Tag: "Central Ohio Research Network"

Posted August 26, 2016 by alexander

The Columbus, Ohio suburb of Dublin is home to Dublink, a fiber-optic network that serves local businesses, schools, and community anchor institutions. Dublink brought new jobs and research opportunities to the local economy while saving local institutions hundreds of thousands of dollars per year. 

Just recently, Dublin City School District and City of Dublin struck a deal to allow public schools to use the network. Now, residents want Dublink to deliver high-speed access to their homes. 

Residents Want The Benefits, Too

This spring, Dublin residents expressed their discontent with incumbent Internet service providers (ISPs) Charter Communications and AT&T at two packed meetings. Doug McCollough, Dublin’s Chief Information Officer (CIO) summarized local sentiments in a memo to the City Council in April. In the memo and in a Columbus Business First article, McCollough downplayed the idea that the city would operate a network itself, but noted a growing impatience in his community:

"We are a city and should not be competing against telecom carriers, (but) the patience for that message is running out. Our residents want broadband service in their home for a reasonable price – now."

Extensive, compelling public discussions on the social network Nextdoor and in an online forum facilitated by resident group Dublin Broadband encouraged city officials to take up the issue at a larger public meeting in April. Community enthusiasm led to the addition of three more meetings in July, August, and September. The next step will be to survey residential Internet needs and to gather information from the Department of Commerce and...

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Posted December 12, 2014 by tanderson

Award-winning supercomputing apps, medical research, economic development, and quantum computing advances. What do they all have in common? They all depend on the DubLINK network running underneath Dublin, Ohio, a suburb on the Northwest edge of Columbus. The city of 43,000 people has 125 miles of fiber optics in the ground, both within its own boundaries and in the form of fiber purchased by the city within metro and regional networks.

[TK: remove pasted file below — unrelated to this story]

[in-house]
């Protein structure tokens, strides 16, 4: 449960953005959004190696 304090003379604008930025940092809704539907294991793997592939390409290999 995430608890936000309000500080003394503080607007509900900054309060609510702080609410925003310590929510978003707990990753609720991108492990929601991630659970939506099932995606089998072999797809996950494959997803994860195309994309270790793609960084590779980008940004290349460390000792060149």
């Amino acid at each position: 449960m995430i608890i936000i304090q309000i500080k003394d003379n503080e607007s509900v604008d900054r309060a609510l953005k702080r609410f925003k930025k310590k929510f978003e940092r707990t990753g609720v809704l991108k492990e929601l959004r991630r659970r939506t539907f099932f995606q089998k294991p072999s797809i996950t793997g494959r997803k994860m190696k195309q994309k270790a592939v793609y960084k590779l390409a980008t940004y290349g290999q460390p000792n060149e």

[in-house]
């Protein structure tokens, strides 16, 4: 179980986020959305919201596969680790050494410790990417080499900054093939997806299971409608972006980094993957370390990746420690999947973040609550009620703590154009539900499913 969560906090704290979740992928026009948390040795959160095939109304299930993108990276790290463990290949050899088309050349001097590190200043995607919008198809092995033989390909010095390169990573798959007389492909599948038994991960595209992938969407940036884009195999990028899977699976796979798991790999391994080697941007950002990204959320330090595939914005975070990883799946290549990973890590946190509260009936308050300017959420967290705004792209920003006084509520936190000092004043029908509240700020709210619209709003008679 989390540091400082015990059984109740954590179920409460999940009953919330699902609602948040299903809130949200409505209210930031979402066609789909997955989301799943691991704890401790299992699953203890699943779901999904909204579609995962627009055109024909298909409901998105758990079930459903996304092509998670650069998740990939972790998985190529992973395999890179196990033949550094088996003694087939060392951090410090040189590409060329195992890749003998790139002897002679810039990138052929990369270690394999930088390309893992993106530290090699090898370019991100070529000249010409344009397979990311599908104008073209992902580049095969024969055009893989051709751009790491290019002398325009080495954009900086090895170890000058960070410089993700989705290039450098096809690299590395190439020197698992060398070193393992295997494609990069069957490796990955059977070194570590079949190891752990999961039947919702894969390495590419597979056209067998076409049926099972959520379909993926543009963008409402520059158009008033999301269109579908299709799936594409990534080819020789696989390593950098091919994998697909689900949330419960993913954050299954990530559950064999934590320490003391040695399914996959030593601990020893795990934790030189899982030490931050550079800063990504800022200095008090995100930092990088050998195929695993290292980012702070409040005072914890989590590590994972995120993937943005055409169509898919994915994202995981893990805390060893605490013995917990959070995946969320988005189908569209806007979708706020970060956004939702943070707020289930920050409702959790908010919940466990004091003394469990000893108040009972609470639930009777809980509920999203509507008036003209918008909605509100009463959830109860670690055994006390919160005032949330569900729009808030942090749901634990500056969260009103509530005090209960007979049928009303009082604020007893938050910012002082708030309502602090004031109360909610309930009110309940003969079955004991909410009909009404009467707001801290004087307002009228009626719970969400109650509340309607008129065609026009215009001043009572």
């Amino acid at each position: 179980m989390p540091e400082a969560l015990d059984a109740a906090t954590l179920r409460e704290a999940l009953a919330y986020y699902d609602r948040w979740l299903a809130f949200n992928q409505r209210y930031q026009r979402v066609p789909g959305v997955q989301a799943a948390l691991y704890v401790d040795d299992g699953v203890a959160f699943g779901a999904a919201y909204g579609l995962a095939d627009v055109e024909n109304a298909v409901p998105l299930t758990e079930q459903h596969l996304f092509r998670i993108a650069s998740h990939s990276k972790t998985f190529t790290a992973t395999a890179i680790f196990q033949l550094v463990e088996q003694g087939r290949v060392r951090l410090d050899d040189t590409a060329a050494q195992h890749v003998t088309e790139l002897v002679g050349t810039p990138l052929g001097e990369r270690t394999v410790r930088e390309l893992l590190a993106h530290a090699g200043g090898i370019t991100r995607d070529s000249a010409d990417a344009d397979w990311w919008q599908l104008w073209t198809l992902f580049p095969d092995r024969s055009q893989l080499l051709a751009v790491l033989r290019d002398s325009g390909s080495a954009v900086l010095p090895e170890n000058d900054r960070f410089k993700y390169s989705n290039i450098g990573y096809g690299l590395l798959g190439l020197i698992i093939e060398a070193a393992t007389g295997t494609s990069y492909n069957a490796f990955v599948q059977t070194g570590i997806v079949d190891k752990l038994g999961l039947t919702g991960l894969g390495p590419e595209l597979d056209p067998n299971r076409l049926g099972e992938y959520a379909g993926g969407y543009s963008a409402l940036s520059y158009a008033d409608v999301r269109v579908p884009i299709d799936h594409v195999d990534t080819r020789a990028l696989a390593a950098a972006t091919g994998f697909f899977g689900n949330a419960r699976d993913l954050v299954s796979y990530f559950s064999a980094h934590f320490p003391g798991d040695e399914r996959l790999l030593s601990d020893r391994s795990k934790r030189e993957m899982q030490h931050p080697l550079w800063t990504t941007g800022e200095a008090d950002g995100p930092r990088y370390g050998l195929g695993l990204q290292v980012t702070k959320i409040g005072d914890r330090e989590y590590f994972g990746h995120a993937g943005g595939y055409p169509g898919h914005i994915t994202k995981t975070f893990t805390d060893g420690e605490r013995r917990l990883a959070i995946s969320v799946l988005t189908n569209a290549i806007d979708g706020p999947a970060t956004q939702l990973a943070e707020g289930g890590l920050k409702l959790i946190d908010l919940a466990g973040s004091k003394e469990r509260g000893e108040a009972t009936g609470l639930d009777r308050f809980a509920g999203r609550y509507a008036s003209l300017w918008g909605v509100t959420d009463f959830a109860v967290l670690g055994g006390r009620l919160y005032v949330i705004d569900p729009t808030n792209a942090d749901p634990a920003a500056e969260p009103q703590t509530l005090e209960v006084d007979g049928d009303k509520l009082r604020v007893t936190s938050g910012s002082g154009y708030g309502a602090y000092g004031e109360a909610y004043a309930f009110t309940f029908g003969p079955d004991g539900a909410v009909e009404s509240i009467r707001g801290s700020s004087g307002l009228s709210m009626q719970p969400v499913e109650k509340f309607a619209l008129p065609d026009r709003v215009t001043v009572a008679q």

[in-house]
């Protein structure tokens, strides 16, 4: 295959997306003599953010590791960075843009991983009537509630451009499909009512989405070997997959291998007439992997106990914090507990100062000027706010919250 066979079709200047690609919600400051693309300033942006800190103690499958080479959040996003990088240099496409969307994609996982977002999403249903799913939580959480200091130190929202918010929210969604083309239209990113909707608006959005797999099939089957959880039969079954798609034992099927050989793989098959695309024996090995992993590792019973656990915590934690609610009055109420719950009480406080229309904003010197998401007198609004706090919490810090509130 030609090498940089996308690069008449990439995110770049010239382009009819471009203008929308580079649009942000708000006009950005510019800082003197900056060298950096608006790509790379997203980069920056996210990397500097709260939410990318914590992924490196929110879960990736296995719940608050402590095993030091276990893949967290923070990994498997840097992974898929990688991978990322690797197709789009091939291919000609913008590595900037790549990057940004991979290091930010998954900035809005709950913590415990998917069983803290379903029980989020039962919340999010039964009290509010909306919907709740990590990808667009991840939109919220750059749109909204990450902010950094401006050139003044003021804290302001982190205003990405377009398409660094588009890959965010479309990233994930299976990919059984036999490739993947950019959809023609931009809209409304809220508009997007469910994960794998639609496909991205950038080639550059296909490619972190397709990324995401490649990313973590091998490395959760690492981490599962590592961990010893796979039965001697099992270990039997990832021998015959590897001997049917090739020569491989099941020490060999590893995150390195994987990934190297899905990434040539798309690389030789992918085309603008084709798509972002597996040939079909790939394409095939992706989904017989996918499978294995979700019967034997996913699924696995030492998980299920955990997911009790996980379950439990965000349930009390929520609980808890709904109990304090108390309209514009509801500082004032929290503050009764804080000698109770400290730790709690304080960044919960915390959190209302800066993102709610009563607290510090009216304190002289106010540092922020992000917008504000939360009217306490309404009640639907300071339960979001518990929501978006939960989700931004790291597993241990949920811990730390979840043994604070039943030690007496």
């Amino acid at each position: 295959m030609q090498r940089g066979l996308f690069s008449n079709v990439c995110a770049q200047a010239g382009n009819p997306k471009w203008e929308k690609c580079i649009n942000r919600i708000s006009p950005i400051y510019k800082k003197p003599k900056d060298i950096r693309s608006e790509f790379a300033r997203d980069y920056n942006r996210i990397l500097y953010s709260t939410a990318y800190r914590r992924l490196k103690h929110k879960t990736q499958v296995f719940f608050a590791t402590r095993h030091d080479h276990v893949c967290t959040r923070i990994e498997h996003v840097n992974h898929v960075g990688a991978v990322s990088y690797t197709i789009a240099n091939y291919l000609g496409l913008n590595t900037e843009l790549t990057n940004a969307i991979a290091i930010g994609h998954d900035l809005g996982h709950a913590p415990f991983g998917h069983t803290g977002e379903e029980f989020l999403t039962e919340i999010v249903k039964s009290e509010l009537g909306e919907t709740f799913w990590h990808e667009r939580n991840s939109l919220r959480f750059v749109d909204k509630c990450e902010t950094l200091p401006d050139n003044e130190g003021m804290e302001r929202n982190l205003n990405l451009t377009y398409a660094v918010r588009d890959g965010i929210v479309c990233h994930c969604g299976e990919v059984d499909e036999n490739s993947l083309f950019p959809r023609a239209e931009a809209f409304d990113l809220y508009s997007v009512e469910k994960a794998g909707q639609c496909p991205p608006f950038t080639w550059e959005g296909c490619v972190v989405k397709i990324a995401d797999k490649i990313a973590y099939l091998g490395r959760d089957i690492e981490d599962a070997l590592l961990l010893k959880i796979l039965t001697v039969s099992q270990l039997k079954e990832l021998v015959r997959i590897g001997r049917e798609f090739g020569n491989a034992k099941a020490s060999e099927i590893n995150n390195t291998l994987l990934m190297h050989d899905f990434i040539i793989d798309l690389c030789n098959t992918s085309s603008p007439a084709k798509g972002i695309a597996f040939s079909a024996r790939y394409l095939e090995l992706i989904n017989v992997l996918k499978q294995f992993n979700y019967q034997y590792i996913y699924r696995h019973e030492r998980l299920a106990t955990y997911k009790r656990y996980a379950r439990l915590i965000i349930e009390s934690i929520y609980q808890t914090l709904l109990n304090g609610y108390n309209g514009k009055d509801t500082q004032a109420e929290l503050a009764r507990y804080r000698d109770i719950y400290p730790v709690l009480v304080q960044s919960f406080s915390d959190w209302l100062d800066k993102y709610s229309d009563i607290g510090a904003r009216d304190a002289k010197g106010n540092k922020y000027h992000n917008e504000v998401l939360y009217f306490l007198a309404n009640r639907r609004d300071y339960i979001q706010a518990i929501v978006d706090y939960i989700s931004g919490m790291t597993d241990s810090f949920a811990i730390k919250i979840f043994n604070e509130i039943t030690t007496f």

DubLINK began in 1999 as a public private partnership with the Fishel company to build an institutional network. In the wake of the 1996 Telecommunications Act, Dublin worried that a recent massive investment of $70 million in streetscaping would be undone as competing providers dug up newly paved streets to install fiber optics. To avoid this, the City signed a franchise agreement with Fishel to install a multi-conduit system, with the city receiving some conduit for its own use.  

Using 1.25” conduits installed in the city’s existing sewer system, the network runs for 25 miles underneath Dublin’s business district and connects six city buildings, who use their own lit fiber for data and voice services, eliminating expense leased line fees. This has allowed the city to save approximately $400,000 per year for the last 12 years in connectivity and information technology expenses.

In 2004, Dublin spent $3.5 million to purchase 96 strands running 100 additional miles through Columbus FiberNet, bringing the total length of the DubLink network to its current 125 miles. FiberNet is a duct system that runs throughout a significant portion of central Ohio, including Columbus and its surrounding suburbs.

The following year, the City of Dublin struck a deal with the Ohio Academic Resources Network (OARnet). OARnet is a 1,600 mile statewide fiber backbone connecting K-12 schools, colleges, universities, federal research labs, and other institutions. A $500,000 grant from the Ohio Board of Regents allowed DubLINK to make its connection with OARnet, and the city gave OARnet an indefeasible right to use 4 of its 96 fiber strands throughout its entire 125 mile network. They called their partnership CORN, for the Central Ohio Research Network. Earlier this year, the Ohio State...

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